These days a lot of large, industrial companies take it on the chin for their lack of concern over ecologic and community issues. Bush Brothers & Company, headquartered in Knoxville, Tennessee, with processing plants in Chestnut Hill, Tennessee, and Augusta, Wisconsin, is not one of those. But that’s not surprising given the values and community concern of the company’s founder.
A History of Bush Brothers & Company
In 1867 Andrew Jackson “A.J.” Bush was born in the community of Chestnut Hill Tennessee, where he lived for most of his life, leaving only to receive a college education at nearby Carson-Newman College.
In 1891 A.J. married Sallie and they rapidly produced 6 children; four boys and two girls. Both A.J. and Sallie had a deep interest in their community and love for their family. In addition to being a mother of 6, Sallie acted as a midwife and nursemaid as well as training young girls the fine art of proper household management. A.J. had been a school teacher since graduating college, and was elected to the local school board.
A.J. was always looking for ways to help his community and had developed an interest in the trade business. He decided to serve both interests by creating the A.J. Bush & Company General Store, which provided a convenient location for local residents to barter for goods that were not locally produced, as well as a training ground and legacy for his children to insure they would have a livelihood when grown.
But A.J. wanted to do more for his community; its residents needed jobs. He decided to open a hosiery factory; such a factory would provide many good jobs and hosiery was something that sold well. As he worked on the building, word of his plans made their way to the Stokely Brothers Tomato Cannery in Newport Tennessee, and they approached A.J. with an offer: if he would provide the building and staff, they would provide the canning equipment to open a cannery instead of a hosiery factory. In 1904 A.J. Bush partnered with Stokely Brothers and the cannery was opened, providing needed jobs to Bush family members and the tiny community of Chestnut Hill. In 1908 A.J. bought out the Stokely Brothers’ interest of the partnership and formed a new partnership with his two eldest sons, Fred and Claude as Bush Brothers & Company. The General Store continued to serve the community well as mercantile and social center, a place were locals would gather around the wood fired stove to exchange tall tales.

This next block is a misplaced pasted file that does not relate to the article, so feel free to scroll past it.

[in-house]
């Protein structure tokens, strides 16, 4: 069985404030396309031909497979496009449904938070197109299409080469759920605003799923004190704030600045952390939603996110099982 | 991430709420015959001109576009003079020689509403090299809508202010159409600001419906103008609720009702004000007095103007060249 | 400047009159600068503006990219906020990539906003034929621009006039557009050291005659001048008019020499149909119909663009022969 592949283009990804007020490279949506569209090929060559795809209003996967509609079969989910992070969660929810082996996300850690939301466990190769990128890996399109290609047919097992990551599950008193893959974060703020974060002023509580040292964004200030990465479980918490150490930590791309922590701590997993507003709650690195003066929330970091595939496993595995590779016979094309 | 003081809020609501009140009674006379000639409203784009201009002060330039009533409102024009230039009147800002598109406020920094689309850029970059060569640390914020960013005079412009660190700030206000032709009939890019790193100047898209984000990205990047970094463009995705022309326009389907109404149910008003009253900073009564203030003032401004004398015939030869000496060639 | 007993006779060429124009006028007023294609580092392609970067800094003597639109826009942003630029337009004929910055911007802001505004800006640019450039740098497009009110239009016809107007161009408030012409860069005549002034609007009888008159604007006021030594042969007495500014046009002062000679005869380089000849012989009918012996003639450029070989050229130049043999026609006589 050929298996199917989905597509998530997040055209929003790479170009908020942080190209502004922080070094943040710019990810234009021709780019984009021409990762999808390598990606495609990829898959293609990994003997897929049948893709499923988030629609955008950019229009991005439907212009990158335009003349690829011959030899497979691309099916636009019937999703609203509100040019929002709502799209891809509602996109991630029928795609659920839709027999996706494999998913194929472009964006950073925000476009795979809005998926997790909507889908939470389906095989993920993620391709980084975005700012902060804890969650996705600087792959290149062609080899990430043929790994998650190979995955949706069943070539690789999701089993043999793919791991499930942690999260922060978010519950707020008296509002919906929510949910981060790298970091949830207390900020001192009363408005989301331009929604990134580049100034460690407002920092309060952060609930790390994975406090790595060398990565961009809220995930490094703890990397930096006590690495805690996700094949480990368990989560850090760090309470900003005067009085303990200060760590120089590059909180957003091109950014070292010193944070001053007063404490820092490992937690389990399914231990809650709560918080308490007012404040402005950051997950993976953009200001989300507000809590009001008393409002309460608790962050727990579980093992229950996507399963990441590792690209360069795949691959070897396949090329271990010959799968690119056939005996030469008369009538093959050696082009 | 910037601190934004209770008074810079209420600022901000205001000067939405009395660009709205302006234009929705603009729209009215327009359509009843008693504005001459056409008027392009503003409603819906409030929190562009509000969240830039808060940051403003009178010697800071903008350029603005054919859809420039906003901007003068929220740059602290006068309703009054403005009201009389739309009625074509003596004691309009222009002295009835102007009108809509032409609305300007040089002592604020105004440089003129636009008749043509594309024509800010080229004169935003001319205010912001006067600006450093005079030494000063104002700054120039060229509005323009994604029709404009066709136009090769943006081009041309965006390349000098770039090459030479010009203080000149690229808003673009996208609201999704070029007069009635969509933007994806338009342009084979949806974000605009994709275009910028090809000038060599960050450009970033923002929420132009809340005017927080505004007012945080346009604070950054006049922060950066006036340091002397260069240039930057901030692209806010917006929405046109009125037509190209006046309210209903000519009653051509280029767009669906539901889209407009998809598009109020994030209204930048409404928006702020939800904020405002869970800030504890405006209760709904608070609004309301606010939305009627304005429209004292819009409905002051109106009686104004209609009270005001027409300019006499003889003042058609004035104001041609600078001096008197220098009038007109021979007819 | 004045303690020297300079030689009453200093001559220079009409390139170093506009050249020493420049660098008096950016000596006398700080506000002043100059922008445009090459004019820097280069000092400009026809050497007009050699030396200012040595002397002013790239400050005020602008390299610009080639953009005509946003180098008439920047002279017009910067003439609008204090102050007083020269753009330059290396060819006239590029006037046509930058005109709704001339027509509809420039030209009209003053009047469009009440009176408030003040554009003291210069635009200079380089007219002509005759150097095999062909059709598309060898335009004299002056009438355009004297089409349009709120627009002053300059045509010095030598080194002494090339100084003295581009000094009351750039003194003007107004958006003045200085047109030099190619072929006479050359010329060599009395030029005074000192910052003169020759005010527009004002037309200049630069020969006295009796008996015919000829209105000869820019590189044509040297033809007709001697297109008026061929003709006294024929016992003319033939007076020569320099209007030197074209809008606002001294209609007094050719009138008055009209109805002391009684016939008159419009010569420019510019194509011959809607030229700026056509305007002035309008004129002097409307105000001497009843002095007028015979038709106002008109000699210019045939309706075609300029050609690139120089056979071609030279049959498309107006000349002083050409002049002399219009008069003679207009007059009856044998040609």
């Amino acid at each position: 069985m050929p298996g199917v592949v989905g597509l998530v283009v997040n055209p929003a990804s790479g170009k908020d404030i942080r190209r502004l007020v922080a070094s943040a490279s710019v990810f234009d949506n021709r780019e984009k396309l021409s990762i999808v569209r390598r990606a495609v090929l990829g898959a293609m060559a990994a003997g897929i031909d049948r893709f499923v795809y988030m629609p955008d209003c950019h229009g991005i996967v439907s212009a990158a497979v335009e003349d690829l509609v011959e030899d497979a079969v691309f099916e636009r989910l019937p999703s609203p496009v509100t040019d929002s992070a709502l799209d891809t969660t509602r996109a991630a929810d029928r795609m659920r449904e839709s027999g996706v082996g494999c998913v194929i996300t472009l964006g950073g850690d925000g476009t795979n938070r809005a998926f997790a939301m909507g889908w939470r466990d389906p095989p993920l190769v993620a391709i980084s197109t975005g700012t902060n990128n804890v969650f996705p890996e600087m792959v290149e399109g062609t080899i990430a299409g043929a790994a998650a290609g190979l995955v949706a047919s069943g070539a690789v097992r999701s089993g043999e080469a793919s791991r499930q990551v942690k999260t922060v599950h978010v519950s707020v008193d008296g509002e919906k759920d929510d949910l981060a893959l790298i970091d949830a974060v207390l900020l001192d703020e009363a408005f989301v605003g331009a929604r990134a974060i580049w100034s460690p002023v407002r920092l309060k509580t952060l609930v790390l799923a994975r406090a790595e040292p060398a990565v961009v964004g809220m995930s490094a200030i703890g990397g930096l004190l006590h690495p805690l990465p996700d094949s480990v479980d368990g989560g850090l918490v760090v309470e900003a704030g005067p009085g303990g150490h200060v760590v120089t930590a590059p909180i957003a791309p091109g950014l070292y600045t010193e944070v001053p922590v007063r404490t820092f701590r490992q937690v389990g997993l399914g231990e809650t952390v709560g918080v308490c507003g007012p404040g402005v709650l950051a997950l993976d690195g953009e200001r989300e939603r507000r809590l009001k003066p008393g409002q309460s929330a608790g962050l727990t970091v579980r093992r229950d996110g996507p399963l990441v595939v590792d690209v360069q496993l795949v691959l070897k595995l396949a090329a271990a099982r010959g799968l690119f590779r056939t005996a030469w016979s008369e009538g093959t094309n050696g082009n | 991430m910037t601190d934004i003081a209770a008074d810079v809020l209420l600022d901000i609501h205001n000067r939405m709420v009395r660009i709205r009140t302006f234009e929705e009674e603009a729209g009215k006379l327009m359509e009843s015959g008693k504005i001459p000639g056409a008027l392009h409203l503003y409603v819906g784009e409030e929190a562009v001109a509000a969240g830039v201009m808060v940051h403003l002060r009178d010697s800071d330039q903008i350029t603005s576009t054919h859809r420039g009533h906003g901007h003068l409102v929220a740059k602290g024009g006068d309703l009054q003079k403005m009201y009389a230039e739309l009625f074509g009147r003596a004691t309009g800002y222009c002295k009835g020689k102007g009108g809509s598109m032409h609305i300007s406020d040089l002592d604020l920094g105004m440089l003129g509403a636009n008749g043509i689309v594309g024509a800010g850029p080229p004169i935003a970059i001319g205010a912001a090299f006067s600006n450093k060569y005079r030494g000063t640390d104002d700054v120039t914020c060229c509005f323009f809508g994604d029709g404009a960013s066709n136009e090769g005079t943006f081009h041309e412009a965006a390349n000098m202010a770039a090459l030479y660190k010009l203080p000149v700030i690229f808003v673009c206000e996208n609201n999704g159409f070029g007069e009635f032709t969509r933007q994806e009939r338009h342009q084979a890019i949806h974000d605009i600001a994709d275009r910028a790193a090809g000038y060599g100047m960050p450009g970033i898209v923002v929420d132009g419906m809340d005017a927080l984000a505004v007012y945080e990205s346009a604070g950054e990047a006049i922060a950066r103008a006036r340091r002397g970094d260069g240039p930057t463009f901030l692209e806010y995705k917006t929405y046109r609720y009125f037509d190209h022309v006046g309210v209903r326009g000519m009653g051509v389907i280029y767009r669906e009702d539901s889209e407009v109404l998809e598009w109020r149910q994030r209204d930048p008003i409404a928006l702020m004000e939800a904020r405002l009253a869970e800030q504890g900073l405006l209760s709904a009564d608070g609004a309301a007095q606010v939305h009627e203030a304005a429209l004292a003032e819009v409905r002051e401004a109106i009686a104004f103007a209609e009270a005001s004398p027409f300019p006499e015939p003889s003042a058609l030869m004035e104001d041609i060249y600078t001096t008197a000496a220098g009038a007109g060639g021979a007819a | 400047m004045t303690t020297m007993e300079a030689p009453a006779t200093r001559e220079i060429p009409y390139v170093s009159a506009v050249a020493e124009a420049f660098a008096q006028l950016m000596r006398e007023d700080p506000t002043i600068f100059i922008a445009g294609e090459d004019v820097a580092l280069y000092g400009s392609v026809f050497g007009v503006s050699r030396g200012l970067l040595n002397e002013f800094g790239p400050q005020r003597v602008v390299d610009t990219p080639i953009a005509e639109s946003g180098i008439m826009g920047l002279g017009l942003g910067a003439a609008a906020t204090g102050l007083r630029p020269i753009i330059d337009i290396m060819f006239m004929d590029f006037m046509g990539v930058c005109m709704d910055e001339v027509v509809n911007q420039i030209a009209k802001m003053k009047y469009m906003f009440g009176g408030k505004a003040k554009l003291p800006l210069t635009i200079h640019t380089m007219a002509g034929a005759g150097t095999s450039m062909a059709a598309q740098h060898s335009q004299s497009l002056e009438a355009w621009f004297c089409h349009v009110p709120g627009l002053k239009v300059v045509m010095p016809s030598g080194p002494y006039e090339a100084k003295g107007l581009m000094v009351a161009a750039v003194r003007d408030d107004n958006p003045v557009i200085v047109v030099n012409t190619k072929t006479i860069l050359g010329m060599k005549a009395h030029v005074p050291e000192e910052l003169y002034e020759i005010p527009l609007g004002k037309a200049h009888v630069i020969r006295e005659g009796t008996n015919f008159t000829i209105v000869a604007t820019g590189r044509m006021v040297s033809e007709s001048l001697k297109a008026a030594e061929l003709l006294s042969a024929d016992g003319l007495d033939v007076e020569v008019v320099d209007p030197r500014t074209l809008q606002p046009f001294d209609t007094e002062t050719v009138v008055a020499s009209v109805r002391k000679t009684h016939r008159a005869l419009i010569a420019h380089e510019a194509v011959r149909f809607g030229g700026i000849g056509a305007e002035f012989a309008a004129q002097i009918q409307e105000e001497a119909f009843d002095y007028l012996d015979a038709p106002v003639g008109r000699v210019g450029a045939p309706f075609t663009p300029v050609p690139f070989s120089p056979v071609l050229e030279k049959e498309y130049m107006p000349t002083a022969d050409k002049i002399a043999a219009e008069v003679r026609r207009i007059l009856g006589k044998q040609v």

The cannery was prosperous and the first decade saw many improvements: the cans were no longer soldered and filled by hand, one can at a time, once steam powered seamers and fillers were installed. A.J. improved his distribution system as well, upgrading from mule drawn wagons heading to Newport’s railway to working with distributors in Knoxville, Asheville and Greenville S.C.
The onset of World War I gave Bush Brothers & Company another economic boost as the government’s demand for canned food supplies increased. Even though the tomato cannery went to working around the clock every day except Sunday, 85% of the company’s product was set aside for use by the government.
The end of the war, however, meant a drastic decrease in demand for canned goods in general including tomatoes. Many canneries went out of business and Bush Brothers struggled, but survived. A.J. incorporated the cannery in 1922 and turned the management of it over to his sons so that he could concentrate on managing the General Store. In 1928 a second cannery was built in Oak Grove Tennessee.
The new company added green beans and blackberries to their tomato line of canned goods and developed the Chestnut Hill, Clinch River, English Mountain and Clinton labels which were carried by stores throughout the region. By 1930 Bush Brothers & Company produced and distributed a wide variety of canned products to markets all across the southeast.
The Great Depression of the 1930’s provided another challenge to Bush Brothers & Co. as they sought to find affordable products to offer an economically challenged country. Hominy, Sauerkraut and Pork and Beans were some of the products that filled that bill nicely.
War time needs again caused Bush Bothers to increase production as World War II approached. At the same time, the Tennessee Valley Authority (TVA) created Douglas Lake to power a hydroelectric dam to meet the country’s need for electricity. This flooded a lot of prime farm land, including the fields Bush Brothers used to produce most of their crop, and claimed Bush Brother’s Oak Grove plant, impeding the company’s ability to meet production demands. But in 1944 Bush Brothers acquired the Blytheville Canning Company in Blytheville, Arkansas and was able to increase production once again.
In 1947, Bush Brothers’ board of directors decided to sell under a new identity; Bush’s Best. The double-B logo they developed would become a well known trademark all across the southeast for the next 50 years.
In the early 1990’s Bush Brothers decided to focus on their line of Bush’s Best Baked Beans as a core product. They touted the secret family recipe, which was originally developed by Kathleen Bush and was truly her secret family recipe.
To make the company more accessible to the talented marketers they would employ, it was decided to move the company headquarters from Chestnut Hill to Knoxville. This move was completed in 1992.